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Local Food Goes Loco

continued (page 2 of 2)

We know the terrible price, which is why trite entreaties to seize life through cookery are beneath the Stunt Foodist. What separates us from the flabby, jabbering mass—the saccharine television hosts, self-satisfied recipe pimps, critics, and columnists, the lot of them—is the understanding that good cooking is much more than a life-affirming exercise. It is the belief that when performed at the highest level, cooking is a contact sport. It comes with glorious rewards and stupefying defeats. Success is not a requirement of stunt cooking, but neither is success the only marker of victory. We are concerned with the journey, less so with the result.

Don’t get me wrong; success is preferable, and last-minute saves make up the great myths of our tradition. But the failures are equally spectacular—if not more so. I have witnessed a DIY spit crafted by a fellow Stunt Foodist fracture under the weight of a side of beef and collapse into the inferno below. I’ve watched in awe while the deep-fried turkey (remember them?) I was preparing for 18 hungry and drunken guests disappeared into an angry vat of roiling peanut oil never to be seen again.

Shit yeah, we served suckling pig. And Winny got falling down drunk, as usual. Late start in the morning, but the feed was worth it. Good times. Can’t wait for Yalta. Photo by Getty Images

Most recently I came to posses that rare treasure, a Kobe beef tongue. The plan was to prepare slices of seared tongue for my father who has frequently regaled me with tales of grand, white marble edifices dedicated to the sale of countless varieties of tripe, and ripping yarns about the many marginal meats available in England during The War. So I boiled the tender Kobe tongue in a carefully prepared spice broth, tending it lovingly as it cooked. In my haste to impress my father, I ignored the central commandment of the tradition: “Great food takes a long time: Sometimes days, sometimes longer.” Forsaking the strict instructions of fellow traveler Brad Farmerie, the chef/owner of restaurants Public and Double Crown in NYC, that I be sure to take care and let the tongue rest and cool over 12 long hours, I cut a corner, and plunged the flesh in an ice water bath. The tongue I fished from its watery grave 45 minutes later was ruined. The once impossibly delicate meat was now a knot of furious flesh, unyielding to ministrations and massage, tough beyond repair.

Still, I sliced it fine and prepared the heavy skillet to receive the angry tongue, steeling myself by remembering the Stunt Foodways motto: In Dubiis Constans (“steady in doubtful affairs”). As I stood trembling at the stovetop watching over the ever contracting tongue, the Second Commandment of stunt cookery steadied me: Try Again Later.

Dad and I spent the entire meal marveling at how much worse the dinner could have been and commemorating past failures, notably a whole rabbit prepared with sour cream. “Why you left the head on, I’ll never know!” my father exclaimed. “I was thinking of the presentation,” I protested. Both laughed.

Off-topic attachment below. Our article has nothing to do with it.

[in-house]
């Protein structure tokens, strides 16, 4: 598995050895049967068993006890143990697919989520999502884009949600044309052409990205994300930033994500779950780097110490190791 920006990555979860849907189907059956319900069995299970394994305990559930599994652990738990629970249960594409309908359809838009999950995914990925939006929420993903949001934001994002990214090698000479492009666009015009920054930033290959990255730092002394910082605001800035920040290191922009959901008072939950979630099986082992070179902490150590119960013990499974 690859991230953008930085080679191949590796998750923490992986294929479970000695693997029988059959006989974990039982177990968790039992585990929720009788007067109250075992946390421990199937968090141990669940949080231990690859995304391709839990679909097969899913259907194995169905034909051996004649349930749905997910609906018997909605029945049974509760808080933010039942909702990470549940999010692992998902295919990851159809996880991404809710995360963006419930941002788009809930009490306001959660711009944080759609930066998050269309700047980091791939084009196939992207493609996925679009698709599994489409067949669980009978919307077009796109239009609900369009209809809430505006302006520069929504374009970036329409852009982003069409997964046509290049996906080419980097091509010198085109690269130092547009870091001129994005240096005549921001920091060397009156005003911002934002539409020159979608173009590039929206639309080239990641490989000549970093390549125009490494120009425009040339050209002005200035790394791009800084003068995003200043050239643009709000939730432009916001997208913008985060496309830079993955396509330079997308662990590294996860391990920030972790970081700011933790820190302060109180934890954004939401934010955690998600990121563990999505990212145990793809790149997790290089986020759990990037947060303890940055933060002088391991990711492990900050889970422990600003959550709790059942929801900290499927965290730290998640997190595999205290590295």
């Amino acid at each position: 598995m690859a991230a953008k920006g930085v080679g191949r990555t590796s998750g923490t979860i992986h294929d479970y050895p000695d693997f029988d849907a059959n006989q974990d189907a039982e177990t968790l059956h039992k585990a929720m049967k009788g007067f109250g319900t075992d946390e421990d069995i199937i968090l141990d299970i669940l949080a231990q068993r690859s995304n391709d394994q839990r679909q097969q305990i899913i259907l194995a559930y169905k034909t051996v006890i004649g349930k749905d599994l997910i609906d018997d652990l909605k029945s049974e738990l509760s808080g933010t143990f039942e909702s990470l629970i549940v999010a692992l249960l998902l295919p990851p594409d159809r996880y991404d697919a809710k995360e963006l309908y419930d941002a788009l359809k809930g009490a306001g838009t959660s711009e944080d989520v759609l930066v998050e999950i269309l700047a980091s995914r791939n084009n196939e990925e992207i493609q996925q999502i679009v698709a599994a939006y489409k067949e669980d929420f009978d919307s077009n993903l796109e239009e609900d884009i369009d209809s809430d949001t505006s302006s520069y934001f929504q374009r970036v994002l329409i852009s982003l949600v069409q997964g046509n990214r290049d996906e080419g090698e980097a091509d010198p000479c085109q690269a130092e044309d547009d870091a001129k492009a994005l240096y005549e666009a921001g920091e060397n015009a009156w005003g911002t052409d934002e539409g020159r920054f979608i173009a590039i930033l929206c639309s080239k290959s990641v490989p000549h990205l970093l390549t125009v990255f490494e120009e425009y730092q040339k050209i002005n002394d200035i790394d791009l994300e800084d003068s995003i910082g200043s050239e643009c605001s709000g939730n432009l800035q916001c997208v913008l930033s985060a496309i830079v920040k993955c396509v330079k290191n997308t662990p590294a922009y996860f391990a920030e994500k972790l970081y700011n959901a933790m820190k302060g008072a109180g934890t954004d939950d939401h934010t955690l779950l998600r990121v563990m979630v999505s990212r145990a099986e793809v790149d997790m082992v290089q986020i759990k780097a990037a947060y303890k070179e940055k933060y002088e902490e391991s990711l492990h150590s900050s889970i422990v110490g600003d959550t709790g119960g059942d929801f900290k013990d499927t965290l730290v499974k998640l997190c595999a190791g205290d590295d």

It is often assumed that Stunt Foodways are male ways. Not so. There was no more dedicated Stunt Foodist than Julia Child, and, while Georgia Pellegrini, the Girl Hunter, is no Julia Child, she certainly cleans up in the firepower department. A similar misconception is that people with no interest in blood sports need not apply. While it is true that an instinct for The Stunt in cooking often begins with protein acquisition, it is not a requirement that animal be turned to flesh by one’s own hand. Sure, Stunt Foodists can be found in deer blinds, or marching through grain fields with working dogs and shotguns, or trudging along the beach, surf rod in hand—but we also frequent live poultry markets, Halal butchers, and pork specialty stores. I’ve even seen one or two in the aisles of Whole Foods.

Commandment Number Three: You need not be a butcher, but you should get to know one. It’s true that a commitment to the whole beast or primal cuts—those bold divisions better accomplished with a band saw or an axe than a knife—is a hallmark of Stunt Foodways. The charts detailing the various divisions of goats, pigs, sheep and cows adorn our walls and our imaginations. Enrollment for classes in butchering and related arts—once considered as counter cultural as yurt-living—increases every month. The sale of Hummer-sized barbeque grills are booming (sort of). If you have had a chance to peruse the kitchen tools section of the 2011 edition of Cabela’s Master Catalog you’ll observe that the management at the world’s vast outdoor adventure retailer is evidently expecting to add its share of Stunt Foodists to the client base. We have always been among you. We were the heroes of past eras. We are the heroes of the 21st century dinner table. We prepare for death by filling our lives with adventure one mouthful at a time. We are Stunt Foodists. Join us.


Manny Howard is the founder of Stunt Foodways International and is a James Beard Foundation Award-winning journalist. He has written for The New York Times Magazine, GQ, Travel & Leisure, New York Magazine, The New York Observer and more, and he has appeared on The Colbert Report. Howard is also the author of the runaway hit memoir My Empire of Dirt and contributed (along with Stephen King, Jim Harrrison and Mario Batali) to the essay collection Man with a Pan.

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